3c) ZUMspot + Pi-Star hotspot – v3
After playing around with the v2 hotspot, I realized that as much fun as the display is, it's not really necessary, especially on the road, and eliminating the display would increase the battery life. So I decided to make another version, a hybrid of v1 and v2. The v3 hotspot has no display, contains all the cables within, and uses the RPi Zero W and the Pi-Zero-UpTime. It runs about 90 minutes before needing to be plugged in.
Here's a comparison between my ZUMspot hotspots v2 and v3:
V3 has a single power switch that controls power between the UPS and RPi. I found a right-angled female-to-male micro-USB adapter (Ksmile) that provides the power input port.
Because there's no display, I drilled a few holes in order to be able to see the most important LEDs, the charge in progress/complete LEDs on the Pi-Zero-UpTime, and the power LED on the ZUMspot.
At 3.2″ × 3.2″ × 2.7″, this makes a better size for use in the car.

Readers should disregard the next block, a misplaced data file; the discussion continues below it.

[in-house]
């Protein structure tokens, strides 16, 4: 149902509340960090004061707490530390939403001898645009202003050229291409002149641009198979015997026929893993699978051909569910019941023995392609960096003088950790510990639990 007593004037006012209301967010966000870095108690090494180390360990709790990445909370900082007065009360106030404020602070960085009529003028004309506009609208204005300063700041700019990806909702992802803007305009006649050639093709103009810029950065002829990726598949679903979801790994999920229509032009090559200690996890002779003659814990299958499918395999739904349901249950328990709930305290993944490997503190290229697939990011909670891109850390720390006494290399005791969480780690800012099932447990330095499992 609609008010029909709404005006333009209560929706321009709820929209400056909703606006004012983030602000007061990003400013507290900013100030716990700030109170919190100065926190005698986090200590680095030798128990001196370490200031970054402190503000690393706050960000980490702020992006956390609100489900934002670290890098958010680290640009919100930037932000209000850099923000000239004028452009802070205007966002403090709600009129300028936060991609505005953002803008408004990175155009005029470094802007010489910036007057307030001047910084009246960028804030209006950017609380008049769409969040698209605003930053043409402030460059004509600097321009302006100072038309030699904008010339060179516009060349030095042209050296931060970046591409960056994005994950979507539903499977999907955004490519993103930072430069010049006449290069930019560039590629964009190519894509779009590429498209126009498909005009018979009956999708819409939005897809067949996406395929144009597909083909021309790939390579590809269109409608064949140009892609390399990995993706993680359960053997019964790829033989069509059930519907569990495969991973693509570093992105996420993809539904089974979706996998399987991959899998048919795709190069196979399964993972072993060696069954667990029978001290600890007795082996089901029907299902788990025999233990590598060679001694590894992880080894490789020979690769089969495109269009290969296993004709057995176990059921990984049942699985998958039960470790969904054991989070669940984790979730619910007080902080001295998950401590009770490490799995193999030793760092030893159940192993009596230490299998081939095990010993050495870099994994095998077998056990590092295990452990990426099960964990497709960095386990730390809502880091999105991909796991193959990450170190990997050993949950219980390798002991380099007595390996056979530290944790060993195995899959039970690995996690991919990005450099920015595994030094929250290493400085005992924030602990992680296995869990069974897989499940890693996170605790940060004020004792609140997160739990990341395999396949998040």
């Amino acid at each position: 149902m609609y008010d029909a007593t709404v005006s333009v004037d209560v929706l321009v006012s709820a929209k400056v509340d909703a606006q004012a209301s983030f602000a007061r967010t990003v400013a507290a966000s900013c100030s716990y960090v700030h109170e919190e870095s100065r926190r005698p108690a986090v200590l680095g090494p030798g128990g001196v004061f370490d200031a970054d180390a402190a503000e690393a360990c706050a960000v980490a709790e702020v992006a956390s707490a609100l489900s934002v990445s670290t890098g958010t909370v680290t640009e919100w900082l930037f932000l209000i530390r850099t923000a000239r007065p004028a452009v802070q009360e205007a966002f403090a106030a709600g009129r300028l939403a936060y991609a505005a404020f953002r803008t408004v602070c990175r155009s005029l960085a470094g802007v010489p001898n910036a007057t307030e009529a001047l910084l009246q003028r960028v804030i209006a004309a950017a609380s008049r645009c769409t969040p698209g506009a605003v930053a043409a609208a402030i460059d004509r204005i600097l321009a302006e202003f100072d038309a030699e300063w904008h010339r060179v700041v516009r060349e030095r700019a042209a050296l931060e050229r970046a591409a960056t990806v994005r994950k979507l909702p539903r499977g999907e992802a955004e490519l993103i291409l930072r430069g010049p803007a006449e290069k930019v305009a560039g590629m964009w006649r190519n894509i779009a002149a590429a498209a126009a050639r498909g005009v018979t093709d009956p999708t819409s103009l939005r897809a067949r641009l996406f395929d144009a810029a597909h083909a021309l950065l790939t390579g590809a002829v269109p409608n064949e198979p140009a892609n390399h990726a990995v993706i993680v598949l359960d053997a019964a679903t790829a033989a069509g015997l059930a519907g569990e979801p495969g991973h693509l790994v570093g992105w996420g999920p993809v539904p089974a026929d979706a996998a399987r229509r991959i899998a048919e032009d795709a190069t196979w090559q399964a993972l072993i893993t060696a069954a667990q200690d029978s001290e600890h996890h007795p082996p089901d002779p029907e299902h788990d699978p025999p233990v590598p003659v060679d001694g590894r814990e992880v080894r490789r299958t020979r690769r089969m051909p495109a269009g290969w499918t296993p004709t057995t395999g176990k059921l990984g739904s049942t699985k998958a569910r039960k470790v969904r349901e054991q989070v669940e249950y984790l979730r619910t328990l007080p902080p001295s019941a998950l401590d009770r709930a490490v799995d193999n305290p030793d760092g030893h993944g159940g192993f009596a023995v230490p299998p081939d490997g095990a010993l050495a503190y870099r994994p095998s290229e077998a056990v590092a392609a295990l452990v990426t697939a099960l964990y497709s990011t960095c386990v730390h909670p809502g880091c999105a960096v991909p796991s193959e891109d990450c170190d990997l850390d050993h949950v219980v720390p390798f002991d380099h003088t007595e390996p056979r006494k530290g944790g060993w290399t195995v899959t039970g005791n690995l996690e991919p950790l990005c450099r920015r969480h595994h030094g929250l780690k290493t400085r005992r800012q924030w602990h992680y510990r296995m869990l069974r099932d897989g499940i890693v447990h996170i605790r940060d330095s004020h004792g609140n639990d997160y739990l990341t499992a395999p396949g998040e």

3d) ZUMspot + Pi-Star hotspot – v4
In the end, the Pi-Zero-UpTime's 1200 mAh battery just doesn't have enough running time for what I want. So I decided to go for a minimalist mobile hotspot design, with a box for just the ZUMspot and RPi Zero W, powered by an external ruggedized RAVPower 10050 mAh portable charger, which has a similar footprint.
I added a right-angled micro-USB adapter to make plugging in easier (it aligns better with the port on the charger), as well as to reduce wear and tear on the RPi's micro-USB port.
The small mahogany case fits nicely on top of the charger, which should give me a full day's capacity¹. For comparison:
Width Depth Height
Hotspot case v4: 3.2″ × 2.5″ × 1.1″
External battery: 4.6″ × 2.8″ × 0.9″
Hotspot case v3: 3.2″ × 3.2″ × 2.7″
Hotspot case v2: 4.5″ × 4.7″ × 3.5″
Deck of cards: 3.6″ × 2.6″ × 0.7″
 I ran this hotspot for 20 hours straight off a RAVPower Ace Series 32000 mAh portable charger while monitoring both a busy D-STAR reflector and a busy DMR reflector. Afterwards, the charger still had 4 LEDs showing, so the remaining charge was somewhere above 76%.
I think I'm finally satisfied with my ZUMspot hotspot setup, with the winners being v2 for my base station and v4 for mobile. Here's a comparison between the two:
⇄ Give me a holler!
ke0fhs at toshen.com